When it comes to gender diversity, companies have been talking the talk for years.
However, progress has been slow, and whenever there’s a little of it, the urgency to fix the problem fades.
Maile Carnegie has worked for Proctor & Gamble in several countries over her 22 years with the company. Now she’s the managing director of the multinational consumer goods giant in Australia and New Zealand, and she says the biggest impediment she can see to women’s corporate leadership in Australia is the lack of affordable childcare.
“As a percentage of after-tax income, childcare is incredibly expensive,” she tells LeadingCompany. “When you look at the numbers and where women’s participation falls off, it is typically around childbearing age. The cost and availability of childcare is a disproportionate barrier.”
For that reason, Proctor & Gamble is very careful about the re-entry to the workforce of new parents, Carnegie says. “We become very focused on supporting the mother and father as best as we can,” she says.
“Quite often, what we find is most returning mothers or fathers don’t want a full-time flexible schedule, but want the option to work say four days a week. It’s typically not very difficult to accommodate that as an employer. The rates of women returning from maternity leave … at Procter & Gamble are very, very high – above 90%.”
Carnegie sets an example from the top: “I very much take advantage of flexible work practices,” she says. “It doesn’t mean I don’t work hard, but it enables me to better balance commitments with husband.”
Procter & Gamble began employing women in factory roles 1894. It became an equal opportunity employer in 1968. Carnegie has worked with the company since she graduated from the University of Technology Sydney in 1991, and says diversity has been a priority the whole time she’s been there.
Today, five out of 11 of Procter & Gamble’s board members are women. Carnegie says one in three senior managers is a woman, and 50% of all managers are female.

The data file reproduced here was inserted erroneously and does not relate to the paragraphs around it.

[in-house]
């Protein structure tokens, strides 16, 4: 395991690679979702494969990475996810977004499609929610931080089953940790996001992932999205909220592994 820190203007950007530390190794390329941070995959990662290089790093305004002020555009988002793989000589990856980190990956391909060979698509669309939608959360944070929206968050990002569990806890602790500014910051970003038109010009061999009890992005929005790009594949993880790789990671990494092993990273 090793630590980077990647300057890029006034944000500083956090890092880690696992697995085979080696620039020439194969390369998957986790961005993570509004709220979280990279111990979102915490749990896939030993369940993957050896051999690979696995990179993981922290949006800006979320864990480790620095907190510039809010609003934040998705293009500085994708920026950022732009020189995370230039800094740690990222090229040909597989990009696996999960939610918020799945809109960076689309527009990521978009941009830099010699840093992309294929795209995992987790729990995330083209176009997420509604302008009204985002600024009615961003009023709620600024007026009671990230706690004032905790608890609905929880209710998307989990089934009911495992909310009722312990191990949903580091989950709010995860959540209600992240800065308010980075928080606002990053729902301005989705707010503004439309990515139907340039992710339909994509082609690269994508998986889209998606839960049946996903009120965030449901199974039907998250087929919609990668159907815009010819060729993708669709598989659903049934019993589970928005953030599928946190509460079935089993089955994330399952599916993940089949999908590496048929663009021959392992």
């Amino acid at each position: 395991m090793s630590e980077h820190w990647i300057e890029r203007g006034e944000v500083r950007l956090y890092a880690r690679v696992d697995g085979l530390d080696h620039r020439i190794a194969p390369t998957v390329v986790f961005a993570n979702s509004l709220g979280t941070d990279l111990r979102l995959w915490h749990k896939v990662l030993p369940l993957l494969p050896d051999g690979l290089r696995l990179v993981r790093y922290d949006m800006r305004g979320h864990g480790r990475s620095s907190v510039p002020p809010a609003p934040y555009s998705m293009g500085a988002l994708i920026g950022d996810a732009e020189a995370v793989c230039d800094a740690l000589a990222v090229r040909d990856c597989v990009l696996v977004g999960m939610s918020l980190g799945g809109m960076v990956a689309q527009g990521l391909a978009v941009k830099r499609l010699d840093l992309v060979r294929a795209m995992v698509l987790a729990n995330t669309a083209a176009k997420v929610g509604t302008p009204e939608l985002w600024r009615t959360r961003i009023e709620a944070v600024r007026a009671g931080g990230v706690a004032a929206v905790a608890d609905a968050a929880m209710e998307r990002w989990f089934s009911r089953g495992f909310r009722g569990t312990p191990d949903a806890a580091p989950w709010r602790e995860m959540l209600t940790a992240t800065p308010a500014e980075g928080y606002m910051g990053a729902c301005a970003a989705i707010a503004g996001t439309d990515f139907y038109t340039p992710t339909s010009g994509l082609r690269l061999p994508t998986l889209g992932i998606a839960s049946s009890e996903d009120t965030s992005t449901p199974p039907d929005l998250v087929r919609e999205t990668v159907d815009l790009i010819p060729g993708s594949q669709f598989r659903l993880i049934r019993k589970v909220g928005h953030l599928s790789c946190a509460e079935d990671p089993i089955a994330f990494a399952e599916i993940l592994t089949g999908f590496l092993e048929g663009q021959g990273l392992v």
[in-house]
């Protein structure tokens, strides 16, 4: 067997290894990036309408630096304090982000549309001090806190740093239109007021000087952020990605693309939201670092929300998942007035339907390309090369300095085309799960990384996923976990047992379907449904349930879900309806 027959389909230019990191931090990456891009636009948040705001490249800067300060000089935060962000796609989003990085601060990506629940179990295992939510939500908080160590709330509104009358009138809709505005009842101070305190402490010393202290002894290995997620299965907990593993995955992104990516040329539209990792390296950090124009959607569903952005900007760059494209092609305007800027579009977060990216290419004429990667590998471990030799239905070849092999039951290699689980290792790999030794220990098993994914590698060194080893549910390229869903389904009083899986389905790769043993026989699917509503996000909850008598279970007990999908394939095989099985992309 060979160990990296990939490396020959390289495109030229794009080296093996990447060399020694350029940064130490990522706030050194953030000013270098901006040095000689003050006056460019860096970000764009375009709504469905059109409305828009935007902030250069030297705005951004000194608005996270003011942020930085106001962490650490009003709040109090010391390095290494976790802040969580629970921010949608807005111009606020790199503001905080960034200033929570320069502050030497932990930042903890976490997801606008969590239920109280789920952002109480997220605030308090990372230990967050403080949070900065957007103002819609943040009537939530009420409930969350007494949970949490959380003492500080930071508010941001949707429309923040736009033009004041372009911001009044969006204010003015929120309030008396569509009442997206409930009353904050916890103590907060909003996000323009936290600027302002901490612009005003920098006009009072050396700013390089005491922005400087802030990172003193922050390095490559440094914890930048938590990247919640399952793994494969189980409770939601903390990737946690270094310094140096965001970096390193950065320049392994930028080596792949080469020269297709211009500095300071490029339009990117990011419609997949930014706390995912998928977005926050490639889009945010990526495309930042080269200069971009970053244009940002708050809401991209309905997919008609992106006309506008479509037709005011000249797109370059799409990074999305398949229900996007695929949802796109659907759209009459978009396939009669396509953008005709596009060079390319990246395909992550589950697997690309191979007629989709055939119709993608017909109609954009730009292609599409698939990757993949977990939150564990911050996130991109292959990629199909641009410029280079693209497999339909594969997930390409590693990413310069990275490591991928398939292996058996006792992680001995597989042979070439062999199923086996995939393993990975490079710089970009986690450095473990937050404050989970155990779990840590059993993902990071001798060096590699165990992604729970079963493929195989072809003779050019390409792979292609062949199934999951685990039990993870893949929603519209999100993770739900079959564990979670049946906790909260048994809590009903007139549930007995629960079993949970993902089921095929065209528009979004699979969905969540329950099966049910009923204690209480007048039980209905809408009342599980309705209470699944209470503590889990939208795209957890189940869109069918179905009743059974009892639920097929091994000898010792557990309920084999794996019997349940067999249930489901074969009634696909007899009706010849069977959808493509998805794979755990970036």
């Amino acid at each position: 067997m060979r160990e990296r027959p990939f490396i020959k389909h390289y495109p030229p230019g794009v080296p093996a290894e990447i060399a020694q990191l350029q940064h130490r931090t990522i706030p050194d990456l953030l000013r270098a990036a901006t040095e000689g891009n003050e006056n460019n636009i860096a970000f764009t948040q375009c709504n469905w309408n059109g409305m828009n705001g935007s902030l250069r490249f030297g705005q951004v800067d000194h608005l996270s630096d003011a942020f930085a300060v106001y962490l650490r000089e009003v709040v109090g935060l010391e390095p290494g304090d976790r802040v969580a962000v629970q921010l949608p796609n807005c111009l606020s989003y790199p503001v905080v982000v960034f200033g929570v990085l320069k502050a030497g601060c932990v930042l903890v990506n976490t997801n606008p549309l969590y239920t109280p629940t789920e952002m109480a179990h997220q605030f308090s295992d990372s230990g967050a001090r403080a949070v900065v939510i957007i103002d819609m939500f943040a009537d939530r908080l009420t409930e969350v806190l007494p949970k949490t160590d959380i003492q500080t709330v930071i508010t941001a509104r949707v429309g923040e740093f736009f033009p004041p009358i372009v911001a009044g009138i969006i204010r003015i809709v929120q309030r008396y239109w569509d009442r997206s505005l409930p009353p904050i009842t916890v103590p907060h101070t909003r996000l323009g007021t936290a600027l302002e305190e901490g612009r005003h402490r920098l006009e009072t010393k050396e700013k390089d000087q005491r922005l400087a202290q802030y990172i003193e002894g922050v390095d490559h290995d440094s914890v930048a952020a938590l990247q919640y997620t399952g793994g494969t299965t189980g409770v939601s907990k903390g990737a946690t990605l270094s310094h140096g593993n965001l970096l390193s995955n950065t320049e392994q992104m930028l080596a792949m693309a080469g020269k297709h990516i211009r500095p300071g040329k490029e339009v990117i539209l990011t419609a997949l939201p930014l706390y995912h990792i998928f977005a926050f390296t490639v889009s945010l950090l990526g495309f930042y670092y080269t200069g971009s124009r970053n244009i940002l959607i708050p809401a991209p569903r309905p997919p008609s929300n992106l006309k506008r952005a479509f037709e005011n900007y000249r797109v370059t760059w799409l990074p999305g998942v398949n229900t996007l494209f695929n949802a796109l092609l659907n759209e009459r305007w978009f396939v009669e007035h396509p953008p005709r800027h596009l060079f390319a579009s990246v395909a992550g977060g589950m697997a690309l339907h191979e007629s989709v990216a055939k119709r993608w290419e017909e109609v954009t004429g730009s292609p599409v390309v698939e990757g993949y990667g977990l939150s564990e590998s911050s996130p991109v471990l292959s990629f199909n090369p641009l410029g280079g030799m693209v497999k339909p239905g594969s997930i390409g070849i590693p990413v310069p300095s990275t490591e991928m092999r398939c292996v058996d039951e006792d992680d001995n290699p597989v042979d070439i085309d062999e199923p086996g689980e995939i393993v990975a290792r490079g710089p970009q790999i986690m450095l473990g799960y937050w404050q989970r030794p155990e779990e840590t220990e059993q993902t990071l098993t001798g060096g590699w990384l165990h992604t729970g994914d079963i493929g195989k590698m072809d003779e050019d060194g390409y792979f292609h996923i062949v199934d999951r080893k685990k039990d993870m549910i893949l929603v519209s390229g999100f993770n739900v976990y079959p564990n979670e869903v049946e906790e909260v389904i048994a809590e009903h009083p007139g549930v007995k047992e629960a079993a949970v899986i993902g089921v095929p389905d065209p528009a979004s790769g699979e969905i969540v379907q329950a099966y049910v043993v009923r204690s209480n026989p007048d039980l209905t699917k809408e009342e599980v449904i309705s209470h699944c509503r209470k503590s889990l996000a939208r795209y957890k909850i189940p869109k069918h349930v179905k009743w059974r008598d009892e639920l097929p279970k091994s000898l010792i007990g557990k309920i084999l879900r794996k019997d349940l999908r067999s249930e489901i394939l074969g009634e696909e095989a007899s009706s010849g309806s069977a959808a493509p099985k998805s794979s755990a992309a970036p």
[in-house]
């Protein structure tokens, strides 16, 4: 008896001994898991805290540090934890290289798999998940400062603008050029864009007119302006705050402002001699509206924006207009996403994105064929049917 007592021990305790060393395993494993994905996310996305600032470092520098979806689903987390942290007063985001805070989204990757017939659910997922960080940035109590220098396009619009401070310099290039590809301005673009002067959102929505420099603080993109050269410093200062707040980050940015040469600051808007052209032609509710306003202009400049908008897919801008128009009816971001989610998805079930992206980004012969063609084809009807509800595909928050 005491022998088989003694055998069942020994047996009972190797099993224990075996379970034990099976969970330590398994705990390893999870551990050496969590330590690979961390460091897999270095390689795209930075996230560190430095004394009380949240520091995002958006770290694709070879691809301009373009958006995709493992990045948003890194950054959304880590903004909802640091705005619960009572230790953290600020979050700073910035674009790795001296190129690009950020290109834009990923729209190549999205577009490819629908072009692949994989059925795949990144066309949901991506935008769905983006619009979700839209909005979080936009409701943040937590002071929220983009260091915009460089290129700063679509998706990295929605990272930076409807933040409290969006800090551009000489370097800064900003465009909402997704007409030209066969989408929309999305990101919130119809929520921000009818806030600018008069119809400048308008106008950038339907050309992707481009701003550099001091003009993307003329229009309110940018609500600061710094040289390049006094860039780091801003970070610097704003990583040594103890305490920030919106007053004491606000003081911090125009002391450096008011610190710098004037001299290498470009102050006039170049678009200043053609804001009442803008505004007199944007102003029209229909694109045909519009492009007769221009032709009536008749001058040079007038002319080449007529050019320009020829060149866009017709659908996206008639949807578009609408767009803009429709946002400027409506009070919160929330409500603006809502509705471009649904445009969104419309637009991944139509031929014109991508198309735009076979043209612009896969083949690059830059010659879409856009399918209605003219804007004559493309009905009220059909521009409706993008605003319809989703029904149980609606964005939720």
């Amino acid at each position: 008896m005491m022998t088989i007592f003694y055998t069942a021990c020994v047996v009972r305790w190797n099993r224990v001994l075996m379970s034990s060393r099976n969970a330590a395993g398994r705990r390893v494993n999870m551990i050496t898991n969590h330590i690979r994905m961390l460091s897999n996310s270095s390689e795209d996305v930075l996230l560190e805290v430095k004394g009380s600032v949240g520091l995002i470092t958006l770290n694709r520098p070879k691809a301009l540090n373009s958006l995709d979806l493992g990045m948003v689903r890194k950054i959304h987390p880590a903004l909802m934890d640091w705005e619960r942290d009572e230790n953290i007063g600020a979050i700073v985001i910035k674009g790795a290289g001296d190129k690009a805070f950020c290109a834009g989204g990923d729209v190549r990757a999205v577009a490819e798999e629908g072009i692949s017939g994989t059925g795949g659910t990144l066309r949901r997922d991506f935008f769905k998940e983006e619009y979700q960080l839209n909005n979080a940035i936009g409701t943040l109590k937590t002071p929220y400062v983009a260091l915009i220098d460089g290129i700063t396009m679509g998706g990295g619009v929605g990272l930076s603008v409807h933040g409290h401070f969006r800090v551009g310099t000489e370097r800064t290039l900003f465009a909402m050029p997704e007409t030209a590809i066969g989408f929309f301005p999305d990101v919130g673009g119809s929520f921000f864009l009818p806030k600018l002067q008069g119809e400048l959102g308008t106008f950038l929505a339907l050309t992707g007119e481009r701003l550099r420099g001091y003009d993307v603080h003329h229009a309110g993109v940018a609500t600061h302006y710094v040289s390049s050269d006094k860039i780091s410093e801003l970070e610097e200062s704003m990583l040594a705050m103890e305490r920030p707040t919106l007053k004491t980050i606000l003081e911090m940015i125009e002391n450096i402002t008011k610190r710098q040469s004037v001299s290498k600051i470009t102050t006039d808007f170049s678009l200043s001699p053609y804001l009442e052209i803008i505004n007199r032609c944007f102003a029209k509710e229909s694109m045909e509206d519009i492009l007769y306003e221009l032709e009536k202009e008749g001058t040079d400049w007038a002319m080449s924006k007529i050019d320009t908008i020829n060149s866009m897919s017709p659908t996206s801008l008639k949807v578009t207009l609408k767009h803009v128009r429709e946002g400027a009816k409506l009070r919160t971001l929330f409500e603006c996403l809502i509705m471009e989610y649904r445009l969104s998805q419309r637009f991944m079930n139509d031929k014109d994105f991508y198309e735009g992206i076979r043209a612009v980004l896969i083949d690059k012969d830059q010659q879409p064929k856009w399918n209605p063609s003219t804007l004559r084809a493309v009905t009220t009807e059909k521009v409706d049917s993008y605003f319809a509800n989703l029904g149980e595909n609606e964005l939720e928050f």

“The goal that P&G has globally is to have our workforce reflect the customers that we’re serving,” Carnegie says. “Women represent a large percentage of people buying and using our products.
“To that goal of reflecting our customers, we don’t just look at gender, but also at age.”
There’s another very simple reason P&G emphasises diversity in its workforce: innovation.
“For a company like P&G, innovation is such an important part of our lifeblood. We wouldn’t succeed without exceptional innovation,” Carnegie says. “But if you have a group of homogenous people, you won’t get that constructive disagreement that leads to a creative spark, that ability to turn a good idea into something exceptional.”
At the roundtable, Carnegie told the story of how Deb Henretta, the first female president of one of the company’s baby care businesses, was able to personally overhaul a nappy product using her own eye and personal experience. “The amount of focus that had gone into the technical and engineering aspects of the nappy was phenomenal. Nothing would leak out. It was a marvel!” said Carngeie.
“But when she looked at it with different eyes, she saw it was ugly and noisy, there was tape on the side that would literally give you paper cuts.” Henretta came up with a better and more successful solution.
What’s Carnegie’s advice to corporations not making much progress on gender diversity?
“Companies need to walk away from the rhetoric and talking about it to actually starting to measure it,” she says.
“The companies that I’ve seen make progress are the ones that ground themselves in the data. Not just top-line stuff, but a detailed look at where their biggest problem areas are – where their participation rates drop off.
“They move from talking in anecdotes to being very, very specific. When companies start grounding it in data, and start measuring and tracking their progress, it goes from wishful to tangible programs.
“At P&G, we set targets. We hold senior leaders accountable for many types of diversity. And we talk about growing our diversity as a capability problem. You need everybody to understand why it’s important, and what they can do individually to foster it. And we put in checks and balances to make sure they do.”
Maile Carnegie was speaking after a panel on why diversity is good for business organised by the University of Technology Sydney.